5 Questions Before ... Daytona 500

Credit: Tom Pennington/Getty Images for NASCAR
Smaller restrictor plates or not, we’re going racing this Sunday for the official start to the 2011 NASCAR Sprint Cup Series season. Before we start worrying about championships, points, and changes, let’s focus on the race at hand and decide what we’re going to see in this weekend’s Great American Race.

Here a few questions on my mind heading into Daytona…

Will the changes NASCAR put in place produce better racing? … In Saturday night’s Budweiser Shootout, two car drafts were the main characters with the final lap coming down to four drivers paired up and going for the victory. The racing wasn’t terrible, but three-wide racing was sorely lacking from the track that is known for its tight 30 car packs of cars running 3 and 4 wide all the way around the racetrack. NASCAR initiated a restrictor plate change, reducing plates by 1/64th of an inch down to 57/64ths of an inch to slow the speeds in the draft; reduced the size of the grille opening; and installed a hose to cool the radiator when temperatures get too hot—around 240 degrees Fahrenheit. All of this is supposed to make it harder to stay in a two car draft for more than a few laps. Tighter racing is always more exciting, and hopefully we get back to some of those huge packs of cars that always keep eyes glued to the TV screen and butts in the seat.

Will the race have a storybook ending? … This year’s Daytona 500 marks the 10 year anniversary of Dale Earnhardt Sr.’s tragic death on the last lap of the 2001 Daytona 500. His son, Dale Earnhardt Jr., will be making his 400th start in the Daytona 500 this Sunday and SpeedWeeks has already gone very well for the No. 88 driver. Earnhardt drew the pole winning flag for the Budweiser Shootout starting lineup and was fastest in qualifying this past Sunday for the Daytona 500. While he was caught up in a crash in the Budweiser Shootout, many tears would be shed if the son of the legendary driver of the No. 3 car would take home the trophy on the 10th anniversary of his death. On the third lap of the race, a moment of silence will be held and fans at the track will be asked to hold up three fingers in Sr.’s memory.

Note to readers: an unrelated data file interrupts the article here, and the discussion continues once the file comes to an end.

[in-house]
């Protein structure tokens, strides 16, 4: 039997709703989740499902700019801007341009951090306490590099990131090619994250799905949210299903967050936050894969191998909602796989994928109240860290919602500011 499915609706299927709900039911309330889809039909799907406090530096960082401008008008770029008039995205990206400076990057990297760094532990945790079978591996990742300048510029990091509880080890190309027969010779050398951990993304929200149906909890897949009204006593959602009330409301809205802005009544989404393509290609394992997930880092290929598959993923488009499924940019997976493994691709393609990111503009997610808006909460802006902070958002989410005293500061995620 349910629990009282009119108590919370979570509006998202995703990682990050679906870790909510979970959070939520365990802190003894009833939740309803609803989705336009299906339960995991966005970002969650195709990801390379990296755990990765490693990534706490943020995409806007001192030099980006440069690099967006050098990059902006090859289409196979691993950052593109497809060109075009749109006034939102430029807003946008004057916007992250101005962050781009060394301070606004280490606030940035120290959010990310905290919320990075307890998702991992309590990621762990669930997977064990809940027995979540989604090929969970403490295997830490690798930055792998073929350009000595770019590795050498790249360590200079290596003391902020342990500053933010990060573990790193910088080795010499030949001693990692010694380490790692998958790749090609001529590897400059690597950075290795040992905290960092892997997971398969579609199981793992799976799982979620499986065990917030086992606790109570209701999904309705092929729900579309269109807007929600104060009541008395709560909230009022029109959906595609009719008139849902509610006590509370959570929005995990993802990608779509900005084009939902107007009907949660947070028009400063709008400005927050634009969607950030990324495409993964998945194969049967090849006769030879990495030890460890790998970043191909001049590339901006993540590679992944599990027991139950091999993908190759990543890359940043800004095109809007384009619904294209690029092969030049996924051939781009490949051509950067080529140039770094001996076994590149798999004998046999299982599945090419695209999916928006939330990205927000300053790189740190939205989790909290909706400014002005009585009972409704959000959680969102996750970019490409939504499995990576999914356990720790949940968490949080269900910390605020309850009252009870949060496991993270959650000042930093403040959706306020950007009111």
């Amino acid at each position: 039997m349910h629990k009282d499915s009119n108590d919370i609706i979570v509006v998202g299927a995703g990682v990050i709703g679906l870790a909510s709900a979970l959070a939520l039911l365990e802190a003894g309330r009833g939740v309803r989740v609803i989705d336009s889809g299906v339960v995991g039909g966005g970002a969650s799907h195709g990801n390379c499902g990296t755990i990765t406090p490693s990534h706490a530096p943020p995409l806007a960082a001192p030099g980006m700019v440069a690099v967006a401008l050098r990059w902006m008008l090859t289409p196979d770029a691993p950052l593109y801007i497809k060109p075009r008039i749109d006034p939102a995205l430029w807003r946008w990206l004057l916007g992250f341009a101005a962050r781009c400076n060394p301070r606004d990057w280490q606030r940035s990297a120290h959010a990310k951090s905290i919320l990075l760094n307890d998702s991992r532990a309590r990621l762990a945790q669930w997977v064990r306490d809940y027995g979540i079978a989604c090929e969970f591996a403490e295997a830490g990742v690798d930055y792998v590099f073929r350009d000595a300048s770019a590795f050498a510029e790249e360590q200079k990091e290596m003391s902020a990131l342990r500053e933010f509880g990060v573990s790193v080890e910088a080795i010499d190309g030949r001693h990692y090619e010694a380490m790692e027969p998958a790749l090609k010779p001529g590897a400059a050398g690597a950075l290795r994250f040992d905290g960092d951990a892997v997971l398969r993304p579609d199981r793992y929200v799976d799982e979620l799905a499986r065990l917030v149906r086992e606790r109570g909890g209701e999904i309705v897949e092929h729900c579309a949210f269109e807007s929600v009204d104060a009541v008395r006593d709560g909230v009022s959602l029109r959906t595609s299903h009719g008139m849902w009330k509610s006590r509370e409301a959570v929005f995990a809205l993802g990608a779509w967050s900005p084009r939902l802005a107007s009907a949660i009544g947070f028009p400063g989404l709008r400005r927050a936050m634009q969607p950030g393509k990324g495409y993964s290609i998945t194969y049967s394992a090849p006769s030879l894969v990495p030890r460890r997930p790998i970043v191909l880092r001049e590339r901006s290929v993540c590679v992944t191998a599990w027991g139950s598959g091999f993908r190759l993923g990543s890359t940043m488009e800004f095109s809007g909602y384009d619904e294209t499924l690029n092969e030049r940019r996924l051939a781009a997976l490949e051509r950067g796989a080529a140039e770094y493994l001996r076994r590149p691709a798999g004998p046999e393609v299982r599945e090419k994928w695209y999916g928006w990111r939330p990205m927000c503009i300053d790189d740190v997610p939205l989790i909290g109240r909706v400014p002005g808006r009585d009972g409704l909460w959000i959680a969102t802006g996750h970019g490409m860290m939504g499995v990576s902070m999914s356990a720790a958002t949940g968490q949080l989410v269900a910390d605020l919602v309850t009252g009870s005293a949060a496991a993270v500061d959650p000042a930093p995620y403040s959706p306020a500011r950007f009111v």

Will we see a record number of lead changes? … The new Daytona surface has been likened to Talladega Superspeedway many times, a track that saw a record number of lead changes not just at Talladega but the most lead changes in any NASCAR race ever! Saturday night’s Budweiser Shootout saw a record number of lead changes with 28, up from 23 back in 2009. The record number of lead changes is 60, set in the 1974 Daytona 500. In the 2010 Daytona 500, we saw a total of 52 lead changes among 21 drivers, so I’m going to go out on a limb and say that this weekend’s race will see a few records broken.

How will the Daytona 500 impact the season of whoever wins it? … Last year, Jamie McMurray had a breakout season of sorts. After winning the Daytona 500, McMurray went on to win the Brickyard 400 at Indianapolis Motor Speedway and the Bank of America 500 at Charlotte Motor Speedway. While McMurray failed to make the Chase that year, he was a contender for the win in several other races and maintained that he would rather win the races he did than make the Chase. Matt Kenseth, the 2009 Daytona 500 champion, also failed to make the Chase, but started the year off on a hot streak by winning the first two races of the season. In 2008, Daytona 500 winner Ryan Newman missed the Chase as well and failed to win a race the rest of the season. So, while the impact a Daytona 500 victory has on a driver’s season  differentiates between drivers, the impact it has on a driver’s career is immeasurable.

What will be said about the standings after the race? … Yeah I know I said we wouldn’t talk about points, but remember this is the first race that will be used with the new 43 to 1 points system (1st place gets 43 points, 2nd place gets 42, etc..) Three extra points are awarded to the winner of the race. One bonus point will be given to any driver that leads a lap, and another point will be given to the driver who leads the most laps. While the points at the end of the race will most likely look nothing like the final standings after Homestead in November, the Daytona 500 will give us a chance to really get acquainted with the new points system and see it applied in an actual race.

Bonus questions: Approximately what lap will the pothole form? … Will the Daytona 500 winner cry in Victory Lane for the third year in a row? … If anyone other than Dale Earnhardt Jr. wins the race, will Tony Kornheiser eat crow?
5 Questions Before ... Daytona 500 5 Questions Before ... Daytona 500 Reviewed by Summer Dreyer on Thursday, February 17, 2011 Rating: 5